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Chris Rogers

Chris Rogers

Posted: December 3, 2010 03:28 PM

"The United States is a nation of laws," President Obama has declared, insisting that the US will uphold the rule of law in its fight against terrorism. Yet when it comes to drone strikes abroad, the US has not demonstrated that it is living up to this principle.

One Pakistani victim of a US drone attack is now shining the light of law on drone strikes --a practice dramatically escalated under the Obama Administration. Mr. Kareem Khan, who lost his son and brother to a drone strike last year, served notice this week that he intends to sue US government officials in Pakistani court, specifically Secretary of Defense Robert Gates, CIA Director Leon Panetta, and CIA Islamabad Station Chief Jonathan Banks.

Despite many doubts as to the viability of the lawsuit, the move highlights the utter lack of legal justification for drone strikes and redress for victims. It challenges the US and Pakistan to admit to the strikes, clarify how they define combatants, and provide victims with the recognition and help they deserve.

As my organization CIVIC documented in a year-long study of Pakistani war victims, drone strikes kill and injure innocent civilians in Pakistan, provoking anger and outrage. Adding insult to injury, neither the US nor Pakistan investigate the death and damage suffered by civilians, nor provide assistance or compensation to victims.

The clandestine nature of the strikes compound the lack of legal clarity and is a major obstacle to ensuring civilian harm is properly addressed. Secrecy prevents transparency and accountability. Refusal to provide a clear legal justification for the strikes increases the risk of abuse and the likelihood of harm to civilians. The resultant legal vacuum will also inevitably be exploited by other states and organizations to justify and expand their own use of extrajudicial killings. The US is setting a dangerous precedent.

Undeniably, the litigation pursued by Mr. Khan faces significant legal hurdles. For instance, because of an antiquated and oppressive colonial-era legal regime, it is unclear whether Pakistani courts would have jurisdiction over matters arising in the Federal Administered Tribal Areas (FATA), where all of the strikes have taken place thus far. It's also unclear how a suit could proceed against US officials likely to refuse to cooperate in the proceedings.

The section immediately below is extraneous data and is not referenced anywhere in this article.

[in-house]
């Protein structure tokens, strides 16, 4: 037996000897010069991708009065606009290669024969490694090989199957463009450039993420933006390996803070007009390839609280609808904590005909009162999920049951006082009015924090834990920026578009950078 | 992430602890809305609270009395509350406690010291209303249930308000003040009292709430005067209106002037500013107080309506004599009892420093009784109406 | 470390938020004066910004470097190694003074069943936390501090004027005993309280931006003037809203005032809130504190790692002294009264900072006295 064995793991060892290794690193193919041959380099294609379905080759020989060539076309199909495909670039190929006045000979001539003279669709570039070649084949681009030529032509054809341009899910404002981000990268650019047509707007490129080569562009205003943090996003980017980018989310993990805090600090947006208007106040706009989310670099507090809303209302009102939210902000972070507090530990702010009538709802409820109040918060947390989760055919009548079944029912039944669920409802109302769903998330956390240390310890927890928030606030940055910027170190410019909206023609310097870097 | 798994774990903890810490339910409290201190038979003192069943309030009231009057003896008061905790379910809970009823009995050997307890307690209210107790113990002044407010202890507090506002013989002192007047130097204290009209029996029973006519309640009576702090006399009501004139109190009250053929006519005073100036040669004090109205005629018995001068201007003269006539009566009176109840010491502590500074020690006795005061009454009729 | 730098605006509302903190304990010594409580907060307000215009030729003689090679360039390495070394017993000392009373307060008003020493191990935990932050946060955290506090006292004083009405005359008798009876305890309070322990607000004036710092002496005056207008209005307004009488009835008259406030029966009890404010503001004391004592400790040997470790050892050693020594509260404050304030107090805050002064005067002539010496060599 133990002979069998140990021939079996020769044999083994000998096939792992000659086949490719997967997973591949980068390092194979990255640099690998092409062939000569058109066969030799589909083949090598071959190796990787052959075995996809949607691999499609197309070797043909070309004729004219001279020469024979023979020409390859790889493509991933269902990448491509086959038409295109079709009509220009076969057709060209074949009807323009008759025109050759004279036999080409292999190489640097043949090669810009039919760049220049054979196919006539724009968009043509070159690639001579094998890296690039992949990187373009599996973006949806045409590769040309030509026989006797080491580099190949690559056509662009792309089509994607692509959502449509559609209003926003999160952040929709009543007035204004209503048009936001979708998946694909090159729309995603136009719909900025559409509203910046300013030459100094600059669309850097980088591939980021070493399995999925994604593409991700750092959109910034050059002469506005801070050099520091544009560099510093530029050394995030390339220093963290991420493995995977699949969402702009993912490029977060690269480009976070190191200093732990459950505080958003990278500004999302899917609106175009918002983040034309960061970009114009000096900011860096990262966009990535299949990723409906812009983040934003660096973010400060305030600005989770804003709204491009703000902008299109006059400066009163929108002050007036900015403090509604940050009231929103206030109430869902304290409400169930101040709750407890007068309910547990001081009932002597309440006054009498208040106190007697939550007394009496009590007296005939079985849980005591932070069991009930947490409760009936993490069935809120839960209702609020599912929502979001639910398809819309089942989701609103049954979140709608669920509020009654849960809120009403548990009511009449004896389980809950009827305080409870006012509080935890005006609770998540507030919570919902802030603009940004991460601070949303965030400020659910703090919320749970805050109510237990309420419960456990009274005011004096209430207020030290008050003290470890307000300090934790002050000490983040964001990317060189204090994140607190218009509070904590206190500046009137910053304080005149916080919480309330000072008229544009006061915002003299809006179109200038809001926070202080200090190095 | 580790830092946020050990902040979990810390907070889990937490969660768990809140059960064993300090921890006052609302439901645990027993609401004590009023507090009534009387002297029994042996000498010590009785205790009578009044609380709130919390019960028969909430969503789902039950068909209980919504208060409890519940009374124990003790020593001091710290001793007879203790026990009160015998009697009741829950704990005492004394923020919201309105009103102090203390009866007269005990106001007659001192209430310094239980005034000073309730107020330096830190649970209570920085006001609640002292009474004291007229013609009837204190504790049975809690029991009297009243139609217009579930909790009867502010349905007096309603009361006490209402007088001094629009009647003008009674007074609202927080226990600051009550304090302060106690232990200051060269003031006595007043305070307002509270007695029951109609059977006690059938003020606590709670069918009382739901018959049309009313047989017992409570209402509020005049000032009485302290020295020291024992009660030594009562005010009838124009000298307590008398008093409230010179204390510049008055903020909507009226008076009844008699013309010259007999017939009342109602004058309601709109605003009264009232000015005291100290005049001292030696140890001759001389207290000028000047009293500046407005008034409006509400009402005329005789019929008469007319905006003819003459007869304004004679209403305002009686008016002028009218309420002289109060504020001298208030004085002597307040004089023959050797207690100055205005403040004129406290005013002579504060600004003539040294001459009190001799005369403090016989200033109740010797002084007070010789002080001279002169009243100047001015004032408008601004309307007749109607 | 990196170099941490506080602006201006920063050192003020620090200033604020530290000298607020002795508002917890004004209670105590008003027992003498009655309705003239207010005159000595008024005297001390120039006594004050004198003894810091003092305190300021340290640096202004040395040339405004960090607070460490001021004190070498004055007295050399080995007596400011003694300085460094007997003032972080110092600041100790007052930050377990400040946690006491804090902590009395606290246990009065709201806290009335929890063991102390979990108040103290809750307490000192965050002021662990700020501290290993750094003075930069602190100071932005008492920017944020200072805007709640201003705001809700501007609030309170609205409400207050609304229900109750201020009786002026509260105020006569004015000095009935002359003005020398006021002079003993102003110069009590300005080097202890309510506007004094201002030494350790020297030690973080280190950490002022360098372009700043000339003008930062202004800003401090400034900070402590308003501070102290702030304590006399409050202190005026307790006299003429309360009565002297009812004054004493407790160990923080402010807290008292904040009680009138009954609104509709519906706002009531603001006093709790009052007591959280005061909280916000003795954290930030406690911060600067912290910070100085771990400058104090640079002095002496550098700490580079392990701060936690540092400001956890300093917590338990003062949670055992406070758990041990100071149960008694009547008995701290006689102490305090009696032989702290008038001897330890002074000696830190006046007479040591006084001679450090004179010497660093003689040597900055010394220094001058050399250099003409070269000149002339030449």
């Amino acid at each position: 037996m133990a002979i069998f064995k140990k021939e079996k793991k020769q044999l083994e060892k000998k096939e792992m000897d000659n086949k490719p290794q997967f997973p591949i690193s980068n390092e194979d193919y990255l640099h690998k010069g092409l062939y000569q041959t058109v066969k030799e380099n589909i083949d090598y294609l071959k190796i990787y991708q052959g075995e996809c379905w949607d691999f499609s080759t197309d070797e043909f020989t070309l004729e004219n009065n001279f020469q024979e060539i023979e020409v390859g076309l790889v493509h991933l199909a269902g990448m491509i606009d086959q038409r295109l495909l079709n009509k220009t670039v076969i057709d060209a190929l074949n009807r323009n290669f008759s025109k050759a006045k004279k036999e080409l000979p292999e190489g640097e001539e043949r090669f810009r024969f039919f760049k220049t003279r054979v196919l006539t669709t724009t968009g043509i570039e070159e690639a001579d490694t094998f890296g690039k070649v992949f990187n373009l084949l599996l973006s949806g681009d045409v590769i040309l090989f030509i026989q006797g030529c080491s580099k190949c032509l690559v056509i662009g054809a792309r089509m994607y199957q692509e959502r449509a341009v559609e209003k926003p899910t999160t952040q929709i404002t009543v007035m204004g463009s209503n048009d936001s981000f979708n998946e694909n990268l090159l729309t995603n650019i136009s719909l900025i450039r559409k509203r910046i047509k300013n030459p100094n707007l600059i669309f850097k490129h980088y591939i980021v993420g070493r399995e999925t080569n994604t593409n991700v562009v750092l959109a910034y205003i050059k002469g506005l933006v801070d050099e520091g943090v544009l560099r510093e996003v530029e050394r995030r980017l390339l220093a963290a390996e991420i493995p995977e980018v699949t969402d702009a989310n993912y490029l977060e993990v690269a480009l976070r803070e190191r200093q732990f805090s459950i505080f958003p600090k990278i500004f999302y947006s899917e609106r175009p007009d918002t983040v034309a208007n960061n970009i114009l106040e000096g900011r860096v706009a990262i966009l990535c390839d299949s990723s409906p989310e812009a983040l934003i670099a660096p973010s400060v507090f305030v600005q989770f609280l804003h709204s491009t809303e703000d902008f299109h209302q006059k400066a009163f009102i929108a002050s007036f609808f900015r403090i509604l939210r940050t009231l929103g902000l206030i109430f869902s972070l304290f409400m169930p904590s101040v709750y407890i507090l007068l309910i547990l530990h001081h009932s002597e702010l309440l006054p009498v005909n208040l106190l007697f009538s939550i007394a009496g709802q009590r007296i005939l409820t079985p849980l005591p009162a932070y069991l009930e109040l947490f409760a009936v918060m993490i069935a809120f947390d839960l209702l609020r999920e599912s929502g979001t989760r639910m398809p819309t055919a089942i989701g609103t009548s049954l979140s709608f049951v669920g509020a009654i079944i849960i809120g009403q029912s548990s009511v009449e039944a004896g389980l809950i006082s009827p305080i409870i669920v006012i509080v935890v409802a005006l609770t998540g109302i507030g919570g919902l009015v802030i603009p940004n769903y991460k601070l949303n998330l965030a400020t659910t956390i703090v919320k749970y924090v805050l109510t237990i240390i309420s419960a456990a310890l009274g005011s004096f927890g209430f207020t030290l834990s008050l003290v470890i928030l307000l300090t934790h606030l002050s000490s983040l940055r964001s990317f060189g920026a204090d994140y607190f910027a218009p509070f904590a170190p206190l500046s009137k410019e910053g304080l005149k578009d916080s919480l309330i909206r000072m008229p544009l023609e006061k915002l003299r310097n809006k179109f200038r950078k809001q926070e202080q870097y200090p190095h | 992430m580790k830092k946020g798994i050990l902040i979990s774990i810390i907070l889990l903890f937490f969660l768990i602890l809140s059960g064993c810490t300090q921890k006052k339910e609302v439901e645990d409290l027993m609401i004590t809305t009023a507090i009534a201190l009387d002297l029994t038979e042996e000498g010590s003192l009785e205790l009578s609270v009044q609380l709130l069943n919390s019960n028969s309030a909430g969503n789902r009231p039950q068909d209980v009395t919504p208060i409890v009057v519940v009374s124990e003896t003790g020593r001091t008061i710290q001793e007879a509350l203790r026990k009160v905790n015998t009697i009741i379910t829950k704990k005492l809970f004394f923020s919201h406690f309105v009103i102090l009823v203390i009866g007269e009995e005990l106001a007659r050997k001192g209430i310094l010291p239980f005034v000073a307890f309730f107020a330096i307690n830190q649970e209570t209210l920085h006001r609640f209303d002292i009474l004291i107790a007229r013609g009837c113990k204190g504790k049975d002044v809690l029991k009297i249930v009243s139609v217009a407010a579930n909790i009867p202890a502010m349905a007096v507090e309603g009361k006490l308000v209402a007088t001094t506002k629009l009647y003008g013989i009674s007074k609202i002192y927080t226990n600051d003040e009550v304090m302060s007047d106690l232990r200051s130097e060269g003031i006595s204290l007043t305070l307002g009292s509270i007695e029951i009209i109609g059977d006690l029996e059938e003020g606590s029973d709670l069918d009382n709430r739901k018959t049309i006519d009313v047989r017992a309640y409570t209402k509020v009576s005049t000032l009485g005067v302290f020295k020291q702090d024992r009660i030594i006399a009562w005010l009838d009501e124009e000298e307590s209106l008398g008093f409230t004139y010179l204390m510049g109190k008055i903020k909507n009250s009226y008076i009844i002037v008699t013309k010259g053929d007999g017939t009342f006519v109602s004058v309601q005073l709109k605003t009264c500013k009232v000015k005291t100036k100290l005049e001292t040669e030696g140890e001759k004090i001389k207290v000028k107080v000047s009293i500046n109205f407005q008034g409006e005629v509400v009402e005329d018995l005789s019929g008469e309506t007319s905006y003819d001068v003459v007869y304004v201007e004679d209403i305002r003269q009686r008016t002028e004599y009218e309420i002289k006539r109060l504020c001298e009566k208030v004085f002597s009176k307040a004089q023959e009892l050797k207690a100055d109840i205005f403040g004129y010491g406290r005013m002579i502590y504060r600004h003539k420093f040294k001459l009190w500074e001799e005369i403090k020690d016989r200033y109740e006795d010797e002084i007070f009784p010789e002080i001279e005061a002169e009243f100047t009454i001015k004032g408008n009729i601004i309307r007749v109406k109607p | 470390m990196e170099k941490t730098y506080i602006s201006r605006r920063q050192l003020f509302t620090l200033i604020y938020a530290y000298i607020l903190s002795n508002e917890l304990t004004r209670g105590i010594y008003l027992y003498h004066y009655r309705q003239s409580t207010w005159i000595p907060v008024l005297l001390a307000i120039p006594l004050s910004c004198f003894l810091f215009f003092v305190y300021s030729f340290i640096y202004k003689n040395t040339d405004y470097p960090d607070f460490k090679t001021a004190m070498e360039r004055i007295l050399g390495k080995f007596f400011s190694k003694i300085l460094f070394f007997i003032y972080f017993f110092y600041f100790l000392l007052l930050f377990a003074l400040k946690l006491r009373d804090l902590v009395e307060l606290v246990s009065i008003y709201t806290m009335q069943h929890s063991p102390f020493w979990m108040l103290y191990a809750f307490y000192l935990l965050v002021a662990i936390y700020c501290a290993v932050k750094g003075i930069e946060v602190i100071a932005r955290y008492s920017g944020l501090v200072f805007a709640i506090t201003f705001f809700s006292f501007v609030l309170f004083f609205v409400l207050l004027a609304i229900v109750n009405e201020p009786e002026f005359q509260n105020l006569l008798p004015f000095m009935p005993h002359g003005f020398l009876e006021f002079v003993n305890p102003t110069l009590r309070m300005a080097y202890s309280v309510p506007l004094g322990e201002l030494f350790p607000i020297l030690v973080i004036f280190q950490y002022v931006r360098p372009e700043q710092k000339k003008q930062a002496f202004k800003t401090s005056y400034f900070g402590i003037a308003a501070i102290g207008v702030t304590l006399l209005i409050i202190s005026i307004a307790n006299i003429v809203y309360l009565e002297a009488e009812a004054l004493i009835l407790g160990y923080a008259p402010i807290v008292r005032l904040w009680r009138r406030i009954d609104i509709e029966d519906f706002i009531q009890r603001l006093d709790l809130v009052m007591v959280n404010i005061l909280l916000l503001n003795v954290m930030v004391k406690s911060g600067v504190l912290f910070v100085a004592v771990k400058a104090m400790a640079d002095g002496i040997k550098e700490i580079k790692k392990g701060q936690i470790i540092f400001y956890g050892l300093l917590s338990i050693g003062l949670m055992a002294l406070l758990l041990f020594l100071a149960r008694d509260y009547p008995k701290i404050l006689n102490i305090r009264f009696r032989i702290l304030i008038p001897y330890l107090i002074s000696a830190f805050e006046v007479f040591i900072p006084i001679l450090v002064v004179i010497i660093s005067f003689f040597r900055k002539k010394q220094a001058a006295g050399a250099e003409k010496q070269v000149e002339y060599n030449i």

There are powerful political dynamics to consider as well. The judiciary is a fickle institution in Pakistan--at times doggedly asserting its independence and standing up for the rule of law--and at others acceding to pressure from the political and security establishment.

However, simply getting courts in Pakistan to exercise jurisdiction over the matter could be considered a success. And an important and oft overlooked fact in victims' favor is that CIA officials lack immunity under international law of war because they are not members of the armed forces. They can therefore be prosecuted for their actions under states' domestic laws (just as al-Qaeda and Taliban detainees are prosecuted under US domestic law).

The suit also points to the potential for litigation against Pakistani government officials, a route Mr. Khan may very well pursue. It is widely known that Pakistan not only consents but cooperates in US drone strikes--potentially in violation not only of international human rights obligations but also of Pakistan's own laws and constitution.

Imagine, for a second, that the US were to permit Mexico to use fighter jets to bomb American gun dealers that sold arms to Mexican drug cartels--a hypothetical fairly analogous to the situation in Pakistan. Never mind issues of state sovereignty; how could the US--and thus Pakistan--ever allow another country to come on to its territory and extrajudicially kill its citizens?

It is easy to imagine places like North Waziristan as the 'wild west', full of militants armed to the teeth, beset by chaos and violence. But the reality is that there are ordinary people in these areas. They are Pakistani citizens with legal rights, trying to earn a living, raise their children, and live their lives.

Kareem Khan, a university graduate and journalist who works with a number of major media outlets, insists that neither he nor his family are militants. His brother was also university educated--a rarity in FATA--and instead of leaving their villages, he chose to remain and work as a teacher in the local government school.

When a missile comes streaking into their homes, victims like Kareem Khan are not only devastated by their losses, but want justice, as many of us would. At the very least, they want someone to answer for what has happened to them. Hopefully, Mr. Khan's legal action will bring his family and other victims closer to achieving justice and finding answers--and take the US and Pakistan closer to truly being nations of laws.